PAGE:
Method of Oxygen Delivery and the Effect on Transcutaneous PaCO2
Infants of < 1500 grams of birth weight who require a > 1 week mechanical ventilation (breathing machine) or CPAP [continuous positive airway pressure] (oxygen at a high flow through the nose) may have prolonged oxygen requirements. The nasal cannula (oxygen through the nose at a low flow) is the most commonly used method of oxygen administration, despite a lack of data regarding its safety and efficacy. Low birth weight infants are vulnerable to obstruction from secretions and blood, as well as the presence of the nasal cannula. Partially obstructed nostrils greatly increase the work of breathing. Additional potential adverse effects include an increased need for suctioning, increased risk for systemic infection, and inadvertent positive end expiratory pressure (CPAP). No study has been conducted to evaluate the efficacy of the nasal cannula compared to an oxygen hood (plastic "hood" that is placed over the infant's head to provide oxygen) on gas exchange or infection.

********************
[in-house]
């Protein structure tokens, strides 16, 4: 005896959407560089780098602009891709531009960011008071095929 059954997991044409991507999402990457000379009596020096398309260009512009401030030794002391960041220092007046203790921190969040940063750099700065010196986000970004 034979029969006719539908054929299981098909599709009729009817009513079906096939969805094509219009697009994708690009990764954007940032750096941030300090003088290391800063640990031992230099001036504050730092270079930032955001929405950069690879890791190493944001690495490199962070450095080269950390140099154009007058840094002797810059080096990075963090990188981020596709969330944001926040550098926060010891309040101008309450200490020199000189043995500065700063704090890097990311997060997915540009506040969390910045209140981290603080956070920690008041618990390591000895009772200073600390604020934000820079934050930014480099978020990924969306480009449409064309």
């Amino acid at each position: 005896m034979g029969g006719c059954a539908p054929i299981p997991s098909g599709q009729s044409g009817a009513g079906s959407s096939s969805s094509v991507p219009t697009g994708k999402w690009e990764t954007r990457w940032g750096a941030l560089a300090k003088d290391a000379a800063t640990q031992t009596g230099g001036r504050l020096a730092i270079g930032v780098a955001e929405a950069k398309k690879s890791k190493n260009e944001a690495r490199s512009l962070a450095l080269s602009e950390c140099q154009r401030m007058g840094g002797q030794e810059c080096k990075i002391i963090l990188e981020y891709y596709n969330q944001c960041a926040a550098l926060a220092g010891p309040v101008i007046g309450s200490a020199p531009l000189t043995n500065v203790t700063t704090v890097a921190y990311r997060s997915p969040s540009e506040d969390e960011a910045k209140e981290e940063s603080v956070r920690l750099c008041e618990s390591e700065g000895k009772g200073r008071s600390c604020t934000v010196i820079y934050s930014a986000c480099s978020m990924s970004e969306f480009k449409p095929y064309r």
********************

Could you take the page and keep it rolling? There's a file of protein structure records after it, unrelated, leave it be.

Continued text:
Among infants who require supplemental oxygen (by either a nasal cannula or an oxygen hood) for clinical indications, objectives the investigators hope to accomplish in a randomized blinded (investigator) trial:
Aim 1: To determine the short-term effect of different flows of oxygen by the nasal cannula on transcutaneous PCO2 (PTCO2).
Aim 2: To determine, once optimal flow is established in Aim 1, the effect of prolonged (one week) use of a nasal cannula compared to an oxygen hood on PTCO2.
Lung Diseases, Obstructive
Procedure: nasal cannula oxygen delivery
Procedure: supplemental oxygen delivery by hood
|Study Design:||Allocation: Randomized
Endpoint Classification: Safety/Efficacy Study
Intervention Model: Parallel Assignment
Masking: Single Blind
Primary Purpose: Treatment
|Official Title:||Method of Oxygen Delivery (Comparison Nasal Cannula vs Oxygen Hood) and the Effect on Transcutaneous PaCO2|
- Change in transcutaneous PaCO2
- Heart rate, respiratory rate, apnea, escalation in respiratory care (CPAP, mechanical ventilation, methylxanthines, diuretics, steroids), proven sepsis
|Study Start Date:||August 2005|
|Study Completion Date:||June 2006|
|United States, Texas|
|Memorial Hermann Children's Hospital|
|Houston, Texas, United States, 77030|
|Principal Investigator:||Kathleen A Kennedy, MD, MPH||University of Texas at Houston Medical School|